McCanns despair as picture of girl in Morocco is child of local farmer

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The Independent Online

Another day of renewed hope ended in desolation for Kate and Gerry McCann last night as a girl who was photographed in Morocco, and bore a startling resemblance to their daughter, proved to be a local farmer's child. Though there have been false sightings from Argentina to Guatemala since Madeleine disappeared on 3 May, the image taken through a car windscreen near the village of Zinat by a Spaniard, Clara Torres, had seemed to provide the most striking likeness yet.

But investigations in Morocco revealed the child to be Bushra Binhisa, a farmer's daughter from the Rif mountains in northern Morocco where her family have been resident for generations in a small ethnic population.

Bushra's father Hamid, an olive farmer, said at his smallholding: "Bushra is my little girl. She is not Madeleine. I do feel sorry for her parents, I hope they find Madeleine. But Bushra is definitely my daughter."

The child's mother, Hafida, said she was astonished by the drama created by the photograph, which was taken on 31 August and subjected to scrutiny by Britain's Child Exploitation and Online Protection Centre (CEOC) yesterday.

The McCanns' hopes of a positive sighting of Madeleine were dashed at about 3pm when their spokesman, Clarence Mitchell, was informed of developments in Morocco and immediately telephoned Gerry McCann.

Accustomed to false alarms, the McCanns had refused to comment on the sighting but Mr Mitchell said the news was "obviously a terrible blow" to them.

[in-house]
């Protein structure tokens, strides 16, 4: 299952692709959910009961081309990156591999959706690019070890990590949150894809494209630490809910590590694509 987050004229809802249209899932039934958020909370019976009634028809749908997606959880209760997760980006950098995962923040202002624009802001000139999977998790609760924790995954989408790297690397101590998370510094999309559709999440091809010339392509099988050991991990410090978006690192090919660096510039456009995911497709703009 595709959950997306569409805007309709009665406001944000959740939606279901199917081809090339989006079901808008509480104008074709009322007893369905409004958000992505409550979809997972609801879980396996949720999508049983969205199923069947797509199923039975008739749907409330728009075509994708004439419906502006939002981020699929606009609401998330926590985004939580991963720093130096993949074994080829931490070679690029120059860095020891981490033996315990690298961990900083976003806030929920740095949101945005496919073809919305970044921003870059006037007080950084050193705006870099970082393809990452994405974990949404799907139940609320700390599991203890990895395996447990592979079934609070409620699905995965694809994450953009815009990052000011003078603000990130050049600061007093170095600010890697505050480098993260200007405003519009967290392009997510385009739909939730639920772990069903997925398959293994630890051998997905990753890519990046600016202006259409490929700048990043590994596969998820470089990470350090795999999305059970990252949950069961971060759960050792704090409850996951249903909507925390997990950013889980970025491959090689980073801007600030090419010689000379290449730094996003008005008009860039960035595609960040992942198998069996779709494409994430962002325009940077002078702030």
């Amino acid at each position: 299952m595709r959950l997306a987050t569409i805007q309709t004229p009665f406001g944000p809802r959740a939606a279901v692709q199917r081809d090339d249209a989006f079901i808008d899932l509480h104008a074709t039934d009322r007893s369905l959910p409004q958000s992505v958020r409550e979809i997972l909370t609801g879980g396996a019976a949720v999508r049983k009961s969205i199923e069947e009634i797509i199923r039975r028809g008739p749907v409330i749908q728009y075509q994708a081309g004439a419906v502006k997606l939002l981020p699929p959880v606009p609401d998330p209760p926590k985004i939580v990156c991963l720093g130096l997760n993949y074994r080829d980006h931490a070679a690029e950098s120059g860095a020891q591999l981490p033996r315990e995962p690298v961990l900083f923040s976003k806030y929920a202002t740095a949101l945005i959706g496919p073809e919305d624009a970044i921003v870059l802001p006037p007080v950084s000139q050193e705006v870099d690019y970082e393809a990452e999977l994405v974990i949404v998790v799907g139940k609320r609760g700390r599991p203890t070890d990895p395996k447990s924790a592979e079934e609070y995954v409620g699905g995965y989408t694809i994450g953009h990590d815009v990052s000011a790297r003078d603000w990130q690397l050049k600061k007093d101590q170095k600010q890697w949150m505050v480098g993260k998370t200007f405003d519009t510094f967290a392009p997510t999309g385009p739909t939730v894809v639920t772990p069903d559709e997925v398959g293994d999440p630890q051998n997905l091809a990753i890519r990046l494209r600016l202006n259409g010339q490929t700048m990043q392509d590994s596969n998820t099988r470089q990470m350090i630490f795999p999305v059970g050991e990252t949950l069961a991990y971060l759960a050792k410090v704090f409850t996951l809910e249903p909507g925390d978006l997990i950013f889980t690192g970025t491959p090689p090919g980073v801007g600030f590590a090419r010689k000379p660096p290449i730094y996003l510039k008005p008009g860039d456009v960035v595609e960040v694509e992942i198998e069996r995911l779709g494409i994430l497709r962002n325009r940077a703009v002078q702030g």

A friend of the photographed child's family, Mustafa Hadid, said: "We are all shocked that people could think Bushra was Madeleine. She does have a resemblance but blond and red-haired children are not that rare in this part of Morocco."

The child seems to have been photographed with a group of the local Darijb Tamazigh tribe, in traditional Berber dress and wide-brimmed hats, as they travelled on foot to work.

Even before the developments in Portugal, the image proved a challenging one to work with for forensic scientists from CEOC. The distance of the child from the photographer presented particular difficulties. The group of people in the picture formed only a small part of an image dominated by car windscreen and sky and the child was minuscule, making any attempt to identify Madeleine's distinctive "coloboma" – the dark line running diagonally from the pupil across the iris in her right eye – virtually impossible.

But though the quality of the photograph was too poor to confirm positively whether the girl was Madeleine, some scientists believed the superficial likeness to Madeleine made the sighting worth investigation. "On the basis of what we have seen and the striking similarity which there seems to be, [scientists] might well say yes, it is worth taking further," said David McIntosh, chief executive of Omniperception, a UK biometrics company which works with British police forces.

Mr Mitchell had cautioned the McCanns since Wednesday night against raising their hopes and Dr Rob Jenkins, a psychologist at Glasgow University, said there was likely to be "a good deal of wishful thinking" among people believing the new photograph offered a breakthrough.

Individuals and organisations have given £1,036,104 to Madeleine's Fund, a non-charitable not-for-profit company, of which £300,000 has been spent on the search for theMadeleine, it was revealed last night.

But the difficulty of separating out positive lines of inquiry from reports by well-meaning members of the public, who want to see the child they have heard about, is one of the most challenging tasks police face after making press appeals, according to British officers.

But the photograph did seem the most positive lead since 28 June, when a children's therapist said she had seen a couple behaving suspiciously with a girl who resembled Madeleine on a cafe terrace in Tongeren in Belgium. The sighting was dismissed when DNA on a milkshake bottle the child was seen drinking from was found to be from a male.